Picking up veterans Hawkins and lefty Boone Logan, who has five strikeouts against five hits and a walk in three innings over five appearances, has helped stabilize the bullpen. Brothers, who has battled walks and doesn't appear to be pitching with the necessary abandon and confidence, Chad Bettis and Tommy Kahnle are getting important innings as young relievers. Veteran Matt Belisle has at times shown wear from heavy usage the past four seasons, but his last two appearances have been solid.
What isn't clear is whether this bullpen can withstand the upheaval that comes with injury, like the one to Betancourt last year. But there are possible experienced reinforcements in veteran Nick Masset, who is coming off two years of injury and is at Triple-A Colorado Springs, and even Betancourt, who plans to re-sign with the Rockies and could be available if he heals properly.
But Weiss would rather turn to other relievers in non-emergency situations.
"Last year we lost 'Raffy' for big, big chunks of time," Weiss said. "When that happens, there's not a whole lot you can do. You deal with it, but it's going to affect you. It trickles down. We ran into that last year. Hopefully, we don't lose guys for big chunks of time out there, because if that's the case, it affects your bullpen and where guys are slotted out there. I pay a lot of attention to how they're feeling every day. I try to stay on top of it, stay out in front of it."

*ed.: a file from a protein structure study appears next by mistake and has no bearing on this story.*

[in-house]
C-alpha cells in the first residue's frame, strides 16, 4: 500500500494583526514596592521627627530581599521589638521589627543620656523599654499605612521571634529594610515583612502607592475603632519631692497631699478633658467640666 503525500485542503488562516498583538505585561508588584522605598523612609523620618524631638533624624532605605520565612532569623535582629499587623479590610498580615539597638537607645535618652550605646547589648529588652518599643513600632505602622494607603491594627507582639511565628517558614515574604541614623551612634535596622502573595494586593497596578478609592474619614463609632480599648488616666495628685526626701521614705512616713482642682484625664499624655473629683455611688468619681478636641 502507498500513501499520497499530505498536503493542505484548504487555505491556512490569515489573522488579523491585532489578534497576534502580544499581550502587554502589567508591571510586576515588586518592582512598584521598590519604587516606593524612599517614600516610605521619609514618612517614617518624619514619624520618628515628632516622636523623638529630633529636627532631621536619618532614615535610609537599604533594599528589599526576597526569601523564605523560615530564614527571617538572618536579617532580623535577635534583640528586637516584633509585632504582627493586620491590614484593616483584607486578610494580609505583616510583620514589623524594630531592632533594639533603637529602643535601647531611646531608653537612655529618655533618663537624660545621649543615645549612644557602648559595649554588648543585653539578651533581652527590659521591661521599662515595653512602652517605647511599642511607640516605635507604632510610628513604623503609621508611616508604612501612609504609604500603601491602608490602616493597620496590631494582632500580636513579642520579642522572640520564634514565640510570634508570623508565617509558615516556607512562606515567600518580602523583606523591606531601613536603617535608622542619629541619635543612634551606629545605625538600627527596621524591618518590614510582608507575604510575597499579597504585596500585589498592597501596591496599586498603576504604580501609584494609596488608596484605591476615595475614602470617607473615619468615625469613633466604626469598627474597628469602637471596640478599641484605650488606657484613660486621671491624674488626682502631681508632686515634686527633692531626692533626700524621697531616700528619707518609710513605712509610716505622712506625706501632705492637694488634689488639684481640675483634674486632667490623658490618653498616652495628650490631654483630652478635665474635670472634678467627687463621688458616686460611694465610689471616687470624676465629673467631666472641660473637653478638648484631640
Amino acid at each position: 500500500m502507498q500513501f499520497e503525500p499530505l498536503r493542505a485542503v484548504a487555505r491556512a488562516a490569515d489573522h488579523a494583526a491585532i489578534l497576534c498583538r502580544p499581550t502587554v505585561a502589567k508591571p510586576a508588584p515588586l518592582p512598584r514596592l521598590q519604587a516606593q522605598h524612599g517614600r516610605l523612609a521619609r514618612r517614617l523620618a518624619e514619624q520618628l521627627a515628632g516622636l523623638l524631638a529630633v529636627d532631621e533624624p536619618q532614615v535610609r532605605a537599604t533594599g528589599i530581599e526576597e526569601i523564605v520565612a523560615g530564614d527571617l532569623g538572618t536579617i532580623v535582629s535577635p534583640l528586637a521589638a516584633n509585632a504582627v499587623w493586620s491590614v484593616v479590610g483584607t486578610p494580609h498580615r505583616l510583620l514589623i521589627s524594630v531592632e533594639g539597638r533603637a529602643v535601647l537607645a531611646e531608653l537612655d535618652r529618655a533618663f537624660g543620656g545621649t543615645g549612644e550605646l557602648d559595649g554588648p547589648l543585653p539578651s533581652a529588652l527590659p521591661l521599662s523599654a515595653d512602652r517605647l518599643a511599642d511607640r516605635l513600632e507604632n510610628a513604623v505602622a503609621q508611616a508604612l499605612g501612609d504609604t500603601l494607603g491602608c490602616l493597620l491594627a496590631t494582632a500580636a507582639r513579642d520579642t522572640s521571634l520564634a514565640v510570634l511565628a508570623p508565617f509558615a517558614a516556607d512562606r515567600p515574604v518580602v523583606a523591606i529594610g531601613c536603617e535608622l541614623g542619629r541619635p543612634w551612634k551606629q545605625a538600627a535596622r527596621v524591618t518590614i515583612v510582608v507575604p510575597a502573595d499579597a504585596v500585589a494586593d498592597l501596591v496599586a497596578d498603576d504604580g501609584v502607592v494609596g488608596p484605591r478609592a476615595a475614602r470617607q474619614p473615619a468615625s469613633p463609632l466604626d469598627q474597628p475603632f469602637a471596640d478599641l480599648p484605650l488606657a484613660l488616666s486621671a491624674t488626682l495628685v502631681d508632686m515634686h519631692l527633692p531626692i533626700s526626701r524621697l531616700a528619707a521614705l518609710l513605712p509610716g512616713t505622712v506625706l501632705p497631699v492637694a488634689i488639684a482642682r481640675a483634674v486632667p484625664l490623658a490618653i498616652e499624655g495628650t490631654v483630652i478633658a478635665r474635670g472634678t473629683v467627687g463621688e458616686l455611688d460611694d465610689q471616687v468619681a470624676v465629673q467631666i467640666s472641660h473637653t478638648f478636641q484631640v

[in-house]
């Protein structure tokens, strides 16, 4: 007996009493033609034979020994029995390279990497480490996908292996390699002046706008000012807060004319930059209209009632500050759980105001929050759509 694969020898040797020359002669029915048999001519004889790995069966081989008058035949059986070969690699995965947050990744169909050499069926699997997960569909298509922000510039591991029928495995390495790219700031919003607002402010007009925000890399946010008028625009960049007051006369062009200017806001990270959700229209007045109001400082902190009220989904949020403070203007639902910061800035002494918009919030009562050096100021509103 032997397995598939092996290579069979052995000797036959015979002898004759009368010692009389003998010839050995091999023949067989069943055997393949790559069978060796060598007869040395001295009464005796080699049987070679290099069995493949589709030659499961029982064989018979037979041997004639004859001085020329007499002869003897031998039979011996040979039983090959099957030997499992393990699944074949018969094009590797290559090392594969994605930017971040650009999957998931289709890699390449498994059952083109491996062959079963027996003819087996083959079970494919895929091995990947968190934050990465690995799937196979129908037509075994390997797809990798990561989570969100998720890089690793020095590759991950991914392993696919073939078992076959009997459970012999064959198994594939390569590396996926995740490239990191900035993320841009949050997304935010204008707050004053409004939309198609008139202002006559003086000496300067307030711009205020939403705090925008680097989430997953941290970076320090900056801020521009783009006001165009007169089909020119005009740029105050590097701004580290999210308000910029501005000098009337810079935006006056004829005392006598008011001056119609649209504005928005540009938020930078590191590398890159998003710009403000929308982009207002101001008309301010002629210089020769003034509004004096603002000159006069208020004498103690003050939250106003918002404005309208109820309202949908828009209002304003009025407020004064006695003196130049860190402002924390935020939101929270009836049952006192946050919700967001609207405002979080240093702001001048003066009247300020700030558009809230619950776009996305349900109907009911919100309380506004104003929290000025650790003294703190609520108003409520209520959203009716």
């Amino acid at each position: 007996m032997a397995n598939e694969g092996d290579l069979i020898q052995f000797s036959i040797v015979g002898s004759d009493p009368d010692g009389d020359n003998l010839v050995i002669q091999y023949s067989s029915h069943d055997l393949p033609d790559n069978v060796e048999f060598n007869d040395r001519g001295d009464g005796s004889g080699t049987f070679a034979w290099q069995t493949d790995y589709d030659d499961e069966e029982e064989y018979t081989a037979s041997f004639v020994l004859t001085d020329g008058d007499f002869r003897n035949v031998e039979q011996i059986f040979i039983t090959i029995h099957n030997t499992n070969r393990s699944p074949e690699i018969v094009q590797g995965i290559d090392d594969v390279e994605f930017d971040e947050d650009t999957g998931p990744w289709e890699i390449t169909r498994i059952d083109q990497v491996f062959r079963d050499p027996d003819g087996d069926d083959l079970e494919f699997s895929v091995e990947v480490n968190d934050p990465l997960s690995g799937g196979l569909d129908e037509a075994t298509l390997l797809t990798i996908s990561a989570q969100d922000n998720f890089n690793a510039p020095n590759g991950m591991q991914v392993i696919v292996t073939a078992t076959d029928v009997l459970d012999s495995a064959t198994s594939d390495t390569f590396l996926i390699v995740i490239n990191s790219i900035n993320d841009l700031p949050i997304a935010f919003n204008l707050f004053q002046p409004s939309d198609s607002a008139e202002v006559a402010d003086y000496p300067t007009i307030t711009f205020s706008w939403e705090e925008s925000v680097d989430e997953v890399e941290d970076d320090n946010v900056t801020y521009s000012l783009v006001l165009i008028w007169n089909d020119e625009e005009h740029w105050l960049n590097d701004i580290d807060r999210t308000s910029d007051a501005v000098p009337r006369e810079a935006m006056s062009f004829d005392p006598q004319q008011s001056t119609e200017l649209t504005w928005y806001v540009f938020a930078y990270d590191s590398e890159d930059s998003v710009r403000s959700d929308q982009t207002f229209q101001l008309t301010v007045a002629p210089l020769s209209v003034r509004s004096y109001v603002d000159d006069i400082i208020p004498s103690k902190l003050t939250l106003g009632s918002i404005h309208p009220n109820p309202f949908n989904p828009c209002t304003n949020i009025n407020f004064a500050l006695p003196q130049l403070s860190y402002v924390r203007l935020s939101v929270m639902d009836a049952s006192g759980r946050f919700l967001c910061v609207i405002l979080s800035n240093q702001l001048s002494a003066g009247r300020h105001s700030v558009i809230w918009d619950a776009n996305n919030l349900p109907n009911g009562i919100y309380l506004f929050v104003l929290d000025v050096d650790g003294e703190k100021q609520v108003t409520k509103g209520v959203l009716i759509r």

The Rockies have to hope the heavy early workload sharpens the bullpen rather than deplete it.
"It works both ways -- you get a lot of work done, which is good," Hawkins said. "But you don't want to wear down too early and get to a point where the bullpen is tired."
LeMahieu coming through in clutch situations
SAN DIEGO -- Rockies second baseman DJ LeMahieu has become a weapon in run-scoring situations. Before Wednesday night's game against the Padres, which he didn't start, he was batting .538 (7-for-16) with two doubles with runners in scoring position.
LeMahieu entered Wednesday batting .289 overall. The ability to produce in run-scoring situations is especially important because of where LeMahieu bats in the order. Pitchers often try to entice the No. 8 hitter to chase outside the strike zone for misses or weak contact.
"He's a very reliable player," Rockies manager Walt Weiss said. "That sounds somewhat generic but that's a great compliment in this game, to say that a guy's a reliable player. That's what he is. On both sides of the ball, in any situation, I just feel comfortable that the situation is never going to be too big for him.